It all started so well for Dolce Vito – Dream Restaurant: food, drink, Italian countryside, and a barmy but lovable protagonist in the form of Vito himself. A few weeks in, though, things were wilting. His plans for a Modena restaurant fell through, as did his hopes for one in Florence, and then in Benevento. Vito's energy began to veer towards the manic end of the scale. A kilt appeared, the faux how-will-he-get-through-this-week's-catastrophe became a bit too, well, faux – and, somewhere along the line, I tuned out.
Last night, I thought I'd pay him one final visit, for old time's sake. After all, it was the final episode. And look, there he stood, in his smart new restaurant in – what's that? – Bologna? Looked like a few more plans changed along the way. He has named the place Passion, a perplexing (ironic?) choice given the British-themed menu. At any rate, it all looked very nice indeed: airy halls, high ceilings, pretty polished tables and chic European table-clothes. Just the sort of place you want to tuck into fish and chips. But, it was opening night, and – décor aside – the ingredients weren't looking good. Actually, the ingredients themselves were rather nice (posh cheese, salmon, beef etc) – but everything else was a recipe for disaster. The menu read like a 1970s dinner party: prawn cocktail, bangers and mash and cheescake. Inexplicably, Vito had eschewed a "soft" opening in favour of a full-on ceremony, complete with press, VIPs and critics. The only problem is that no one had been able to access the kitchen until the day before, so the head chef was forced to teach his army of Italian chefs the English cuisine overnight. Helpfully, he didn't speak Italian.
Would he pull it off? Or would it all fall apart? Oh, the tension! In the event, it seemed to go smooth ly (thanks in large part to the gallons of Scotch Vito had shipped in). "It's just like Italian food," grinned one (possibly intoxicated) guest. The newspaper critics were less vocal, though Vito was not shy of trying to influence them. "What are you going to tell your newspaper?" the TV crew asked one, shoving a camera in his face. "Uh, that it was very good," he grinned nervously. Before long, Vito's making speeches and proposing to his fiancée. "But we're already engaged!" she giggled, nervously. "Just tell me you'll marry me," boomed Vito. "Er, ok then..."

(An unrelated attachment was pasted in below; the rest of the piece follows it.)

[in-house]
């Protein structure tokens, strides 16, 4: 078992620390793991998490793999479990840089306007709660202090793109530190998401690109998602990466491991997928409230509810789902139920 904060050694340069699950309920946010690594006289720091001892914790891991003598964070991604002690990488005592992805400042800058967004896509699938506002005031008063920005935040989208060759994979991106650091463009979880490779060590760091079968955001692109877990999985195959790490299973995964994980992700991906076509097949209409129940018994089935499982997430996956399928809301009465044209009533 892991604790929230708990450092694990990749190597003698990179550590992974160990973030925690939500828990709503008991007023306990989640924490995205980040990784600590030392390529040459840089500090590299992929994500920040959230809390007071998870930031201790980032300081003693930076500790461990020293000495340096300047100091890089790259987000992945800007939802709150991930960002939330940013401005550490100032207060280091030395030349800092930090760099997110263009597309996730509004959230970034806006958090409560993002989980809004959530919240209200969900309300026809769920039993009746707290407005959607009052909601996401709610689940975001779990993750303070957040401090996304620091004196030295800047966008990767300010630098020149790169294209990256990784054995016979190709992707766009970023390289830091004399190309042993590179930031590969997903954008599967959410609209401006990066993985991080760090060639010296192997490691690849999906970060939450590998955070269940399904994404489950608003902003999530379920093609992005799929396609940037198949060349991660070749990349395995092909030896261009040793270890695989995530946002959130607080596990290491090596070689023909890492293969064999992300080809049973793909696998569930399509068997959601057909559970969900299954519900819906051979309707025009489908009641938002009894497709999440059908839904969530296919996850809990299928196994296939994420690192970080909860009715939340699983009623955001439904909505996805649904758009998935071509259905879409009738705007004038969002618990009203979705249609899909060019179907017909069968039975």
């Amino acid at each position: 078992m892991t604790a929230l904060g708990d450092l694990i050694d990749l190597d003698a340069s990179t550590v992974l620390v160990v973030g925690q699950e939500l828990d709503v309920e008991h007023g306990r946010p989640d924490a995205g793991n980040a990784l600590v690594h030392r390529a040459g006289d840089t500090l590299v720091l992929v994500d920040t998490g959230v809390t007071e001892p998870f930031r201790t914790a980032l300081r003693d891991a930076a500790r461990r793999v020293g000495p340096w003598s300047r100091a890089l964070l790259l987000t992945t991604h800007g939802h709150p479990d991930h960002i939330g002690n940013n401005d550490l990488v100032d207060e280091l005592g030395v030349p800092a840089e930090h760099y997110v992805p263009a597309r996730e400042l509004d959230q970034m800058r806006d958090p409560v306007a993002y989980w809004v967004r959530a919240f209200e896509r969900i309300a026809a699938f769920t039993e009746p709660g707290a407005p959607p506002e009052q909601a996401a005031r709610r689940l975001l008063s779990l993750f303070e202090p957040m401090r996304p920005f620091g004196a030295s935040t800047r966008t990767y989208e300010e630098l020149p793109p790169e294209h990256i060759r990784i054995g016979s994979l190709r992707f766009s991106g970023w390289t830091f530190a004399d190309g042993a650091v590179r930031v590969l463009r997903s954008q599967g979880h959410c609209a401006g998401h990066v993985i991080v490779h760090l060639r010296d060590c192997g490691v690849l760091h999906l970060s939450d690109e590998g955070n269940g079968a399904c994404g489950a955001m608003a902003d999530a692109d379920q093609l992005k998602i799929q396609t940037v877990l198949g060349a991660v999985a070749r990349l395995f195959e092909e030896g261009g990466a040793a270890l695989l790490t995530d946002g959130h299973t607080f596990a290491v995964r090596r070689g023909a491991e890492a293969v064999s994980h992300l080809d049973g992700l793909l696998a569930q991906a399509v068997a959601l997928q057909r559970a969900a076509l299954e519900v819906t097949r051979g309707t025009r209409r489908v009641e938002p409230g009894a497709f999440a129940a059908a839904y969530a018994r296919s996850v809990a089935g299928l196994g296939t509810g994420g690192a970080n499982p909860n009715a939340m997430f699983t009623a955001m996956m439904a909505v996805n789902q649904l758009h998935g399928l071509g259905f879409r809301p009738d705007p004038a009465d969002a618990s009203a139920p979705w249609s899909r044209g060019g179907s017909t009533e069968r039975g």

After last week's pulse-setting introduction, perhaps part two of the BBC2's The Love of Money series was always going to be a disappointment. In fairness, this segment, The Age of Risk, which examined the boom decades before the 2008 crash, was no less comprehensive than last week's instalment – just rather less thrilling. It took us through the rise of the neo-liberal orthodoxy of the 1980s, through its adoption by New Labour in the 1990s, and on into the housing boom of the Noughties, the explosion of the Chinese markets and the plunging interest rates that followed 9/11. In contrast to the 24-style account of Lehman Brothers' demise, this was a more conventional documentary, part analysis, part narration.
By far the most impressive aspect was the calibre of interviewees: Hector Sants of the Financial Services Authority and Nigel Lawson, but also Gordon Brown (again, cutting a far more impressive figure than we're accustomed to seeing these days), Alistair Darling, Mervyn King and, most impressive of all, Alan Greenspan, seemingly still struggling to come to terms with the markets' fallibility. Roland Amali provided this week's villain. The "father of sub-prime", he founded Ameriquest, the first of the indiscriminate brokers, rewarded by George Bush with a plum job as US ambassador to the Netherlands and then by his clients with hundreds of millions of dollars worth of lawsuits – small consolation to those still paying the price of his ideas.
Next week is the last in the series, Back from the Brink. It promises to explain "how close the world came to the brink of a total economic collapse" and talk to "the key players about how they battled to prevent a new Great Depression." It sounds like just the sort of thing the Prime Minister's advisers should be watching before they start planning the election. Whether or not they will is another question. I, on the other hand, will certainly be tuning in.
As for watching a third instalment of Off the Hook, well, things don't look promising. Last night was little different from the previous offering, except that our four heroes have been moved out of their grotty off-campus accommodation and into the more civilised confines of the student halls (which, I suspect, are considerably plusher than the average university digs). There's still the nightmare neighbour, the hot girl that everyone wants (different name, same role), and the end-of-episode party-that-goes-wrong. It's not that it is unfunny per se – there is the odd laugh courtesy of Shane, the best friend most people would give their eyeteeth not to have. And it's terribly well intentioned. But – and I feel slightly cruel saying this – it's just a little lame.
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